Shucks Mahoney’s #CBRV Review #44: Pulphead by John Jeremiah Sullivan

imagesBest known for his GQ profiles, which take on popular culture from very idiosyncratic perspectives characterised by a ‘John Jeremiah Sullivan’ savant-doofus character bumbling around in them, I was a bit wary of this collection. I stumbled on the opening essay, Upon this Rock, which opens seemingly hellbent on banishing straight journalistic standards of brevity and objectivity to whimsy along with this Sullivan character making a dick of himself en route to his subject matter – a Christian Rock festival. Better seen almost as a travelogue-meets-memoir, over 40 pages it gets down into sociological insight, theological meandering, and memoir: rewarding, once you’re tuned in to his frequency. But a little too clever for his own good, maybe. Easy to worry over the idea that he’s repping the only worldview that allows this kind of indulgence. Just imagine a similar essay written from a female or minority perspective: it would be dismissed as “too personal”, I bet. (Relevant).

Still, that’s not JJS’s fault, and Jeebus knows, the guy can write. I’d already read his nigh-legendary Axl Rose profile, which riffs on the Gale Talese ‘Frank Sinatra has a cold’ no-contact-with-the-primary-subject format, and does so brilliantly. I re-read it for probably the third time in this collection, and enjoyed it even more. His Michael Jackson profile ‘Back in the Day‘ is the stand out from all his popular culture analysis bits, hell it’s the best Jackson piece I’ve ever read and had me on the verge of tears.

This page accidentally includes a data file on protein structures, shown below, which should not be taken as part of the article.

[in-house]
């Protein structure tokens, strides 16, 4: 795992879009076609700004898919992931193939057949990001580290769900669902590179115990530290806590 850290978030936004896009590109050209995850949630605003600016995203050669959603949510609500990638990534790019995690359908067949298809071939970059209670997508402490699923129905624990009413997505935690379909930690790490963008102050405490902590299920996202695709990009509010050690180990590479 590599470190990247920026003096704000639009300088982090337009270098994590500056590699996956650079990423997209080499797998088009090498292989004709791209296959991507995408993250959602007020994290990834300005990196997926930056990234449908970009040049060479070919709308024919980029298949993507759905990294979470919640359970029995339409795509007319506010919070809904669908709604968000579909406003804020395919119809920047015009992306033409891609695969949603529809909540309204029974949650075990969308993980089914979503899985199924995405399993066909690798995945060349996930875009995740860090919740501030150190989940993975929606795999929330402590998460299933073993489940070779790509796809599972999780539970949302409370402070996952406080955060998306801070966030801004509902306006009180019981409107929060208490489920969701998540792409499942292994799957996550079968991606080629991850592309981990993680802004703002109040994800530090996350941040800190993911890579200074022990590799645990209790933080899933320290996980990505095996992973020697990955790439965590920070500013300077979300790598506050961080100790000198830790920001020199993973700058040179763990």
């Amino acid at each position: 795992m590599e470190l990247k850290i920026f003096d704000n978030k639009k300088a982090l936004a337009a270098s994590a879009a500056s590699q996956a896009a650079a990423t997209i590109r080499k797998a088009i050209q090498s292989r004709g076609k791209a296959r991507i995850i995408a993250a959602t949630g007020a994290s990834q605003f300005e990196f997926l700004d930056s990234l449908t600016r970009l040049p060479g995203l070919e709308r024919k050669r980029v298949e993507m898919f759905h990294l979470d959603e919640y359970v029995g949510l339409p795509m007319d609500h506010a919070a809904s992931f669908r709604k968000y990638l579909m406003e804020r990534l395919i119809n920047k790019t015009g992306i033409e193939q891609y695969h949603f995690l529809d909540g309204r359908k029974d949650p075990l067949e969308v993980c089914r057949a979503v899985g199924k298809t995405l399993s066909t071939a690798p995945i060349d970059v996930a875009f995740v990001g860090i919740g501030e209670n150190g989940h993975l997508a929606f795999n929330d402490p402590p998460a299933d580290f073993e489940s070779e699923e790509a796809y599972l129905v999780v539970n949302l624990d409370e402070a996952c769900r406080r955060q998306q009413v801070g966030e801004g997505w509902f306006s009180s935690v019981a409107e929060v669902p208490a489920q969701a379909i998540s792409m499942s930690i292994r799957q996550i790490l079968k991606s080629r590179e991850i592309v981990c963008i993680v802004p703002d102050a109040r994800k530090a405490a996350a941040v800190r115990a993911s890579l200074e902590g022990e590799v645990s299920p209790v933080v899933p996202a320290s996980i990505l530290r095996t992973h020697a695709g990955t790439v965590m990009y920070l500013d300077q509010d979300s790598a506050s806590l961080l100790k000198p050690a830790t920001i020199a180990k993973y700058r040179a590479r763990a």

But where he really surprised me was his reportage of more esoteric subjects. The pieces on Native American cave art, eccentric naturalist Constantine Samuel Rafinesque, and the weird insular world of early blues record collecting, which spins into a discourse on American heritage and memory, are jaw-droppingly good. He gets out of his own way in this work, and gives the subjects more foreground.

Not that I’d want to have missed his description of renting his house out to a TV company as a set for One Tree Hill, which is one of the funniest things I’ve ever read. I finished this collection feeling a little more in awe of the world, and more than a little stupid in comparison.

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